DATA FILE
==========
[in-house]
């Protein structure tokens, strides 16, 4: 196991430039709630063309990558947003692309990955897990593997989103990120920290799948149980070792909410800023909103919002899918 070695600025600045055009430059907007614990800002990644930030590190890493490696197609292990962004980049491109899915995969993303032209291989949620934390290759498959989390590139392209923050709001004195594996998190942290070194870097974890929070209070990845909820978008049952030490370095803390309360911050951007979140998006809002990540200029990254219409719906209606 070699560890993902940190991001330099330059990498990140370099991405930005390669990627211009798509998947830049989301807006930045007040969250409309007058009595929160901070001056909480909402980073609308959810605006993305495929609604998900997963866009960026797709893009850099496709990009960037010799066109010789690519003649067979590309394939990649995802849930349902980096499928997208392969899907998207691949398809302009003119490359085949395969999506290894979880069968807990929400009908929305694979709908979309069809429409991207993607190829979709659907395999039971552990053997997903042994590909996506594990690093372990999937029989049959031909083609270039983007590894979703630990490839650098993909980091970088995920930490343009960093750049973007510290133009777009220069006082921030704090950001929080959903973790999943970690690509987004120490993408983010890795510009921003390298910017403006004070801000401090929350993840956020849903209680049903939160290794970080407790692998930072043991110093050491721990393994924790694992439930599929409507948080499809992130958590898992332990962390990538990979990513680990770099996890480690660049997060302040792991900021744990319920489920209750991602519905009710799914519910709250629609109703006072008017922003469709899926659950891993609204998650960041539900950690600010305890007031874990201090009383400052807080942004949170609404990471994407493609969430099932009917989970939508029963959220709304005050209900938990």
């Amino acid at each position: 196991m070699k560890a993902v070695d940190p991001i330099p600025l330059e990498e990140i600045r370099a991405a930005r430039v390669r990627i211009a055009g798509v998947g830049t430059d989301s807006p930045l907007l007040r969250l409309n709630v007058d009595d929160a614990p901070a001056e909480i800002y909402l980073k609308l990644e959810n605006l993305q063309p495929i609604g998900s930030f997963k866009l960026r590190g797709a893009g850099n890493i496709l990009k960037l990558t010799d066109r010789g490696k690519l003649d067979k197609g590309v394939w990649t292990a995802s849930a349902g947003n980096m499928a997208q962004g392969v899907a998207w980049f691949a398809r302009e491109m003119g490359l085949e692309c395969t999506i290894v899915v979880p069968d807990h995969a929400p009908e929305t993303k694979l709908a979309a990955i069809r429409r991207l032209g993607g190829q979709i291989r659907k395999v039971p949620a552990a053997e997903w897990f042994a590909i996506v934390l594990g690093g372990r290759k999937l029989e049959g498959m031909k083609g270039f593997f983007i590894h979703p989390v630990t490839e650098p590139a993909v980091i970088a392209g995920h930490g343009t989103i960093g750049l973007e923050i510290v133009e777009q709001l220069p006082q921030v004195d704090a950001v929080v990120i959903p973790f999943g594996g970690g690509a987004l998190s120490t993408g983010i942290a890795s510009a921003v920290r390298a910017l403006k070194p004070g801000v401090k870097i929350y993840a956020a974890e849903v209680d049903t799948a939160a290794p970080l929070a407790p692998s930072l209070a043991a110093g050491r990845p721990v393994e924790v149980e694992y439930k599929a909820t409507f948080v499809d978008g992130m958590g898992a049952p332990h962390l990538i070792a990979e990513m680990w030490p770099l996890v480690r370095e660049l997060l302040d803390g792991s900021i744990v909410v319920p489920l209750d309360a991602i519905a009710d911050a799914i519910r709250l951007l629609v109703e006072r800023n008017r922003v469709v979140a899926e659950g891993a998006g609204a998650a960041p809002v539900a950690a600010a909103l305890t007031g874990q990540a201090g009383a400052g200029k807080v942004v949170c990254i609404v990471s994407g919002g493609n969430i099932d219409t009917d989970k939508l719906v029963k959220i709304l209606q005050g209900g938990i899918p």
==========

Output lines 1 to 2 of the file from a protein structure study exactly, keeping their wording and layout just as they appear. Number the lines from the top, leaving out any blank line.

[in-house]
């Protein structure tokens, strides 16, 4: 196991430039709630063309990558947003692309990955897990593997989103990120920290799948149980070792909410800023909103919002899918 070695600025600045055009430059907007614990800002990644930030590190890493490696197609292990962004980049491109899915995969993303032209291989949620934390290759498959989390590139392209923050709001004195594996998190942290070194870097974890929070209070990845909820978008049952030490370095803390309360911050951007979140998006809002990540200029990254219409719906209606 070699560890993902940190991001330099330059990498990140370099991405930005390669990627211009798509998947830049989301807006930045007040969250409309007058009595929160901070001056909480909402980073609308959810605006993305495929609604998900997963866009960026797709893009850099496709990009960037010799066109010789690519003649067979590309394939990649995802849930349902980096499928997208392969899907998207691949398809302009003119490359085949395969999506290894979880069968807990929400009908929305694979709908979309069809429409991207993607190829979709659907395999039971552990053997997903042994590909996506594990690093372990999937029989049959031909083609270039983007590894979703630990490839650098993909980091970088995920930490343009960093750049973007510290133009777009220069006082921030704090950001929080959903973790999943970690690509987004120490993408983010890795510009921003390298910017403006004070801000401090929350993840956020849903209680049903939160290794970080407790692998930072043991110093050491721990393994924790694992439930599929409507948080499809992130958590898992332990962390990538990979990513680990770099996890480690660049997060302040792991900021744990319920489920209750991602519905009710799914519910709250629609109703006072008017922003469709899926659950891993609204998650960041539900950690600010305890007031874990201090009383400052807080942004949170609404990471994407493609969430099932009917989970939508029963959220709304005050209900938990």